“I was a DMZ policeman for 2 years during the mandatory Korean military service where I worked as a Guard Post, and I had lots of time to think looking at nature on the other side of the fence.” A long time has passed since Joseph Chun started imagining his career as product designer while contemplating the immensity of the Korean landscape, and he could never have believed what a great one he would become. He chose furniture, among other products of design, because as he says, “It is something we all have to interact and feel with own our body on a daily basis yet has infinite possibilities of improvement.”
He draws his inspirations from his rich journey growing up in different cultures. Born in Daegu, North Gyeongsang Province of South Korea, his life journey took him from Seoul to Wisconsin, then to North Carolina and back to Korea to complete his Army service, finally landing in New York City. He is now based in Red Hook, Brooklyn where he works and lives.
“I feel my furniture pieces are a reflection of my experiences. I use wood because it is in itself a material with a story. None of the grain patterns are the same and that makes each piece have an original fingerprint that is just impossible to replicate. Also, wood, unlike metal, plastic or stone, is a material closer to our body temperature that makes it the material that agrees and comforts our bodies.”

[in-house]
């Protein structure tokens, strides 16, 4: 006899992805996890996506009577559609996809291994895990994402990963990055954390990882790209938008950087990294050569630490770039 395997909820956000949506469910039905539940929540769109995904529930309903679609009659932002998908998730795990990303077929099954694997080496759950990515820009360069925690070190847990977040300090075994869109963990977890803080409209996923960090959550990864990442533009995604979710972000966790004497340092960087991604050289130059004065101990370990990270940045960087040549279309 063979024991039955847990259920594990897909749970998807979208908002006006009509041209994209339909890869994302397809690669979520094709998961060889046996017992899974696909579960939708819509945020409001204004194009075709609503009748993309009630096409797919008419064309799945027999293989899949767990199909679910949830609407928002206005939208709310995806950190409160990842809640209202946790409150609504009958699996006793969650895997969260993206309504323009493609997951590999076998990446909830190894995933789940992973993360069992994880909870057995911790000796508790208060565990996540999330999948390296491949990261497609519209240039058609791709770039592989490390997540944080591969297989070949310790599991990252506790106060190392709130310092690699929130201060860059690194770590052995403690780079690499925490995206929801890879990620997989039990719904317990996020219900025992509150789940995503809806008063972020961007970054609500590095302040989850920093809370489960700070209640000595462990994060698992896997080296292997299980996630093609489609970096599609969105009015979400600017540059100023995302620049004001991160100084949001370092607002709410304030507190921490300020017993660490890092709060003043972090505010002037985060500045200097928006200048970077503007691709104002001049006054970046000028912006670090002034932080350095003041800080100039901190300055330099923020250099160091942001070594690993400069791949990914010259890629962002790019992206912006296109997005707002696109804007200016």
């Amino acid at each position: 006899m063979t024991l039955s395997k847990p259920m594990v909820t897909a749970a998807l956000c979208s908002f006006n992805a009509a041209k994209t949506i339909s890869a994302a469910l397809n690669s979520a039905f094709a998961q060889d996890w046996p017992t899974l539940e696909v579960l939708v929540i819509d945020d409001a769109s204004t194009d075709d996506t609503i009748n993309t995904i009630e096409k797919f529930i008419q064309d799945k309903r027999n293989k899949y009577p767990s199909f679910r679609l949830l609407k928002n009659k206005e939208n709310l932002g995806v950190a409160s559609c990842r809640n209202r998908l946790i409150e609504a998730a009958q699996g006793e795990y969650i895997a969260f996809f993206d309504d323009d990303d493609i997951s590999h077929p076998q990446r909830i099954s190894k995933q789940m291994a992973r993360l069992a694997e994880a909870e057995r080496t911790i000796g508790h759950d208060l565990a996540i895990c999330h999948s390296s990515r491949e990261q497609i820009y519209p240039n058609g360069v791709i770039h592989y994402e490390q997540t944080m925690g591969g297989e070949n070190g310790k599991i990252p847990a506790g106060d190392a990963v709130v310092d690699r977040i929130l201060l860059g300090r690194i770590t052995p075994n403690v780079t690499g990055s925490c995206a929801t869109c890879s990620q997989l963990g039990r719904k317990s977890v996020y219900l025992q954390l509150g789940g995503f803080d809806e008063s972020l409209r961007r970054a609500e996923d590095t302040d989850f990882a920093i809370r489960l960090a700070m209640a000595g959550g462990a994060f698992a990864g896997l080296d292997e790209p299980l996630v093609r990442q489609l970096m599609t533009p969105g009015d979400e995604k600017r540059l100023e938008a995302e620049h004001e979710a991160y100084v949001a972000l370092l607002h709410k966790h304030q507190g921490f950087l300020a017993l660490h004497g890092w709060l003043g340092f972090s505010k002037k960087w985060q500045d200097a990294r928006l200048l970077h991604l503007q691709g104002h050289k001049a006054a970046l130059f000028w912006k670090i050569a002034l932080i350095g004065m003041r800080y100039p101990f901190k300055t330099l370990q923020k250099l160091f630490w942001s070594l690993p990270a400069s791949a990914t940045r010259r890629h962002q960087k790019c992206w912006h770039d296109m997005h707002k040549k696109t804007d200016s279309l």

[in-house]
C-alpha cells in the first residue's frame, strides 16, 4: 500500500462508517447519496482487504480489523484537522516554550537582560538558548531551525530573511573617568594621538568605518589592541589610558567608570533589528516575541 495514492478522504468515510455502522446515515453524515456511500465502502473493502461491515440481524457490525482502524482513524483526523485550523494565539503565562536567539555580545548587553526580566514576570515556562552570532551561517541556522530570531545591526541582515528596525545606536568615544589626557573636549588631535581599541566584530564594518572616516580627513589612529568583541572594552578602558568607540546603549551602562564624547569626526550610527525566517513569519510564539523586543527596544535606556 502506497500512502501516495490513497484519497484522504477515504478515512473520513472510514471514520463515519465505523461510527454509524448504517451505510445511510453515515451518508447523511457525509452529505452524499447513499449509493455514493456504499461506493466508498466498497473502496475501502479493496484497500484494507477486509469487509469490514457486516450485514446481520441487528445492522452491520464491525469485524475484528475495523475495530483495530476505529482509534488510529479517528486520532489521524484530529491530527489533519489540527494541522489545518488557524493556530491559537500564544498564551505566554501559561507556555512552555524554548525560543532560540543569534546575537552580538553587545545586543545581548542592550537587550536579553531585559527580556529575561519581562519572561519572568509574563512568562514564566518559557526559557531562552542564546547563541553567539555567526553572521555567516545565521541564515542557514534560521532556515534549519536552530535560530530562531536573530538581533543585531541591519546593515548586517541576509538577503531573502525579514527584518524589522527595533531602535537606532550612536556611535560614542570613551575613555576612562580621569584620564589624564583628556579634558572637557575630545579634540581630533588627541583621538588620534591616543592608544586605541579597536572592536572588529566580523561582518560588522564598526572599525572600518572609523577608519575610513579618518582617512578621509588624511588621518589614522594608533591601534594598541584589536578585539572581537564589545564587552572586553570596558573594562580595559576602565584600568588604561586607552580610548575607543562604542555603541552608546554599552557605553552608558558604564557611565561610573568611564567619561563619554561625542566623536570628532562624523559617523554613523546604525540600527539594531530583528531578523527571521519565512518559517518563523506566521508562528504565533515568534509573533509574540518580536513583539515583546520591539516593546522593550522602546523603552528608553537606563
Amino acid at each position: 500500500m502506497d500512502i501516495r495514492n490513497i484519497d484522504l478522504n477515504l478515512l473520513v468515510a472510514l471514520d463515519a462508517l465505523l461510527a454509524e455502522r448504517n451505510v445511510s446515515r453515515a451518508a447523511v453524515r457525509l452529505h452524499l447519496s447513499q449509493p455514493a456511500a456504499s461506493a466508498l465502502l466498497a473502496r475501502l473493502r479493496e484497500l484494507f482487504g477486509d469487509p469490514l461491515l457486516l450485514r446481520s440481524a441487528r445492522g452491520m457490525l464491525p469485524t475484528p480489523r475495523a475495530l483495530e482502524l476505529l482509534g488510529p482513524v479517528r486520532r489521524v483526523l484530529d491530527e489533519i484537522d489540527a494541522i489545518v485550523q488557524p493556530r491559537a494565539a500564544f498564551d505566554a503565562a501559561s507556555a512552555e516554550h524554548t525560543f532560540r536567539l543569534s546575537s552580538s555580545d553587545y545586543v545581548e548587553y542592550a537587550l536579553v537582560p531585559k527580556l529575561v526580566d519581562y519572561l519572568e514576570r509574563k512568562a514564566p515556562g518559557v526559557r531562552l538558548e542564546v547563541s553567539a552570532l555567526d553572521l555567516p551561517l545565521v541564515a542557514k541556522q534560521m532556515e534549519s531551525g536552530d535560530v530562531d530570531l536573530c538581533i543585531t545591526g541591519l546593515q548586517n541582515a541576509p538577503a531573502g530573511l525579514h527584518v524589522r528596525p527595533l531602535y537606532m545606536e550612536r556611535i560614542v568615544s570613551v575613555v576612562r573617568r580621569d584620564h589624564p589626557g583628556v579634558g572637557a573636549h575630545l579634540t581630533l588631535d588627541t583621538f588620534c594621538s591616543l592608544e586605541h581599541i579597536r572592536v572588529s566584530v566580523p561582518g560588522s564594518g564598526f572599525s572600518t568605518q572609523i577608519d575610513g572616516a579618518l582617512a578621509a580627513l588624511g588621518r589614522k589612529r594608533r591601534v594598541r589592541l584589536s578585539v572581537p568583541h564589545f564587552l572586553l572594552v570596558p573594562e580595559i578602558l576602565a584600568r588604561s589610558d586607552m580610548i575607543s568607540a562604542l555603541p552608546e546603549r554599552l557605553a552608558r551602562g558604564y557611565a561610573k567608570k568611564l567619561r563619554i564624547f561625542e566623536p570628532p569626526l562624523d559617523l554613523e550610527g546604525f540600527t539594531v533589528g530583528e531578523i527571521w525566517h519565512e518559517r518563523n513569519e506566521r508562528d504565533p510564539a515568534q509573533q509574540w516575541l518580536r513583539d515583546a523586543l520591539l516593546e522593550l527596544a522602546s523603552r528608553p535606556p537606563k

Joseph is presenting his most recent collection at Cargo Project Gallery, a new art space operating on the border of the trendy art neighborhood of Bushwick and Ridgewood in New York City. “We opened Cargo Project Gallery with the idea of bringing underexposed international artists and creatives to New York,” says Kika Espejo, the founder and director. “We fell in love with Joseph’s story and his work. He creates pieces of furniture that brings memories of a past you have not lived, as a kind of time travel. His pieces make you reminisce cultures you have never had the opportunity to experience but that come to your senses through his work.”
The exhibition would be a one-night show which is going to be the Cargo Project Gallery regular format. “We have a program that will present a wide range of disciplines for one-night exhibitions and events, from censored Cuban photography-based artists to socially engaged illustrators from Iran, and a controversial film projection of 9/11 comedy from Spain,” Kika says. “We are really excited to start our program with Joseph’s show and we hope it will be well received by the Bushwick/Ridgewood community.”